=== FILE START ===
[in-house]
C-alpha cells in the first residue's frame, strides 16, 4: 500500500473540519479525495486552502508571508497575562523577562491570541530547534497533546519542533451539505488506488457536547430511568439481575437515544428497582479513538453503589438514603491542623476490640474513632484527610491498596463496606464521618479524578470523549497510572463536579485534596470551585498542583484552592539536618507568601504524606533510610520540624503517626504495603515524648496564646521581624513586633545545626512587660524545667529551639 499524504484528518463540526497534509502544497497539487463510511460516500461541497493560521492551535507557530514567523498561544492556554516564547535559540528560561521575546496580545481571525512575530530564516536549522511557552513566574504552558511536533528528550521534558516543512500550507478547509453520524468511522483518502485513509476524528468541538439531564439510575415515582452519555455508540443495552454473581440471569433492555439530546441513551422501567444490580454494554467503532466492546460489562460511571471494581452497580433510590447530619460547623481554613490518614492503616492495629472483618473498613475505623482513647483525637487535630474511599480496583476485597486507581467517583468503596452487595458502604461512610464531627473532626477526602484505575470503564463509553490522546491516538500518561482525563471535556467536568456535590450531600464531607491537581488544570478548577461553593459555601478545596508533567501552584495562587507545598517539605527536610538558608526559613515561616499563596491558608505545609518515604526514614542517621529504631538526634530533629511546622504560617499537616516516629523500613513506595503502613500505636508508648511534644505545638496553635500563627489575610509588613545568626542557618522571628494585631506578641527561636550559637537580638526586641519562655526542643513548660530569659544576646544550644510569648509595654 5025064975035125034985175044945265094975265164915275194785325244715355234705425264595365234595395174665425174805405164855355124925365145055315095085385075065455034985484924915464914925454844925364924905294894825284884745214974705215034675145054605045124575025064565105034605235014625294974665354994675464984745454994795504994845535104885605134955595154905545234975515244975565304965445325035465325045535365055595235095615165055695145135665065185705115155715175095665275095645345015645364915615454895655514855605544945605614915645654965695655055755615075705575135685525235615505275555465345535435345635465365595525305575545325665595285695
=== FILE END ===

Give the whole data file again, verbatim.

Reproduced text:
[in-house]
C-alpha cells in the first residue's frame, strides 16, 4: 500500500473540519479525495486552502508571508497575562523577562491570541530547534497533546519542533451539505488506488457536547430511568439481575437515544428497582479513538453503589438514603491542623476490640474513632484527610491498596463496606464521618479524578470523549497510572463536579485534596470551585498542583484552592539536618507568601504524606533510610520540624503517626504495603515524648496564646521581624513586633545545626512587660524545667529551639 499524504484528518463540526497534509502544497497539487463510511460516500461541497493560521492551535507557530514567523498561544492556554516564547535559540528560561521575546496580545481571525512575530530564516536549522511557552513566574504552558511536533528528550521534558516543512500550507478547509453520524468511522483518502485513509476524528468541538439531564439510575415515582452519555455508540443495552454473581440471569433492555439530546441513551422501567444490580454494554467503532466492546460489562460511571471494581452497580433510590447530619460547623481554613490518614492503616492495629472483618473498613475505623482513647483525637487535630474511599480496583476485597486507581467517583468503596452487595458502604461512610464531627473532626477526602484505575470503564463509553490522546491516538500518561482525563471535556467536568456535590450531600464531607491537581488544570478548577461553593459555601478545596508533567501552584495562587507545598517539605527536610538558608526559613515561616499563596491558608505545609518515604526514614542517621529504631538526634530533629511546622504560617499537616516516629523500613513506595503502613500505636508508648511534644505545638496553635500563627489575610509588613545568626542557618522571628494585631506578641527561636550559637537580638526586641519562655526542643513548660530569659544576646544550644510569648509595654 5025064975035125034985175044945265094975265164915275194785325244715355234705425264595365234595395174665425174805405164855355124925365145055315095085385075065455034985484924915464914925454844925364924905294894825284884745214974705215034675145054605045124575025064565105034605235014625294974665354994675464984745454994795504994845535104885605134955595154905545234975515244975565304965445325035465325045535365055595235095615165055695145135665065185705115155715175095665275095645345015645364915615454895655514855605544945605614915645654965695655055755615075705575135685525235615505275555465345535435345635465365595525305575545325665595285695